Left uncorrected, Methodist would lose Medicare and Medicaid funding on September 19th.

Jeffs moved to prison hospital; condition improved

The condition of polygamist sect leader Warren Jeffs has been upgraded from critical to serious following his move to a prison hospital for additional treatment after he became sick while fasting.

Texas Department of Criminal Justice spokeswoman Michelle Lyons says Jeffs was flown Tuesday 215 miles to the Texas prison hospital at Galveston. On Sunday, he was admitted to the East Texas Medical Center in Tyler.

The 55-year-old Jeffs last week was assigned to the Powledge Unit, about 100 miles southeast of Dallas, to serve his life sentence for sexually assaulting underage girls. On Sunday, he told corrections officers he'd been fasting since his conviction and had become ill.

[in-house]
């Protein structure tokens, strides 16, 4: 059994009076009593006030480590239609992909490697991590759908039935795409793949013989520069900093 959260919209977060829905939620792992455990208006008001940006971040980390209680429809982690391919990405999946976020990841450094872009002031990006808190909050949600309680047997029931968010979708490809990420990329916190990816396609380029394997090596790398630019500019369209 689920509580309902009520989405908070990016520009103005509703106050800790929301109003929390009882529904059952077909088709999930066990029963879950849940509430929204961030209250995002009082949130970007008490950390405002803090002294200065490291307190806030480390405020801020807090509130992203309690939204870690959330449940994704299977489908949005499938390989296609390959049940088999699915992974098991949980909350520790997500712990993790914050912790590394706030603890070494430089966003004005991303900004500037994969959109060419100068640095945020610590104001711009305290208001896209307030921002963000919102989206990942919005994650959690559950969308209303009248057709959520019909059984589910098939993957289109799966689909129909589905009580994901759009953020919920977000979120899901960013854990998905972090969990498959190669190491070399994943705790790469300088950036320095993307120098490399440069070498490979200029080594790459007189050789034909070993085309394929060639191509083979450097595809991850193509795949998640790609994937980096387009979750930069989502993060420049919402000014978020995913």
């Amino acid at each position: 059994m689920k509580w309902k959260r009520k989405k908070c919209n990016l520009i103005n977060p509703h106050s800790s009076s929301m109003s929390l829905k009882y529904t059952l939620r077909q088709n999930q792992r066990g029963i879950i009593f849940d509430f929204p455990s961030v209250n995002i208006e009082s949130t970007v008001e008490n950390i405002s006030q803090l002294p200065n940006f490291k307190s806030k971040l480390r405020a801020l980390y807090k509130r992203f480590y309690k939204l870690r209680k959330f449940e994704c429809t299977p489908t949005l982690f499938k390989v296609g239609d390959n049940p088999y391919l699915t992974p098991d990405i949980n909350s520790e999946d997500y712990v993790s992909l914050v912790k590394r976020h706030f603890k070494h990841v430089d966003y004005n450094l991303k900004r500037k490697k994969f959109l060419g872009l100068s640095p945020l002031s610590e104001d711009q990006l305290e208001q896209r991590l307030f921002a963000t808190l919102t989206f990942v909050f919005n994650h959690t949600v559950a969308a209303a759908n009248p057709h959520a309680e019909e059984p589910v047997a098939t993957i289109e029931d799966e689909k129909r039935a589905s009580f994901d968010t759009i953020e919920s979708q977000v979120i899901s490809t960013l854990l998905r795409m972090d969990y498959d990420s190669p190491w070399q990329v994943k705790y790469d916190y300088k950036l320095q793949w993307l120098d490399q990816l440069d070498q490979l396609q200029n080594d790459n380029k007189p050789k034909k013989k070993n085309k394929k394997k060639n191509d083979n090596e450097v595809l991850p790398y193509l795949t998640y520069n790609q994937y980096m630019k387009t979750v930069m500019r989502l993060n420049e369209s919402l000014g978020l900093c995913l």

Texas agency changes process on funds for braces

The Texas Health and Human Services Commission says it's changing the process that allows Medicaid funds to pay for children to get braces.

The commission announced a series of corrective measures Tuesday in the wake of reports from Dallas television station WFAA that Texas spent more last year on orthodontic treatment for children than the other 49 states combined.

The changes include requiring the contractor responsible for approving requests for orthodontic services to develop an action plan to ensure that policies are followed.

The agency also said it will begin requiring full-cast dental molds with all requests for braces.

Texas health officials have acknowledged a federal investigation into the state's use of Medicaid funds for braces. The money isn't supposed to pay for children to get braces for cosmetic reasons.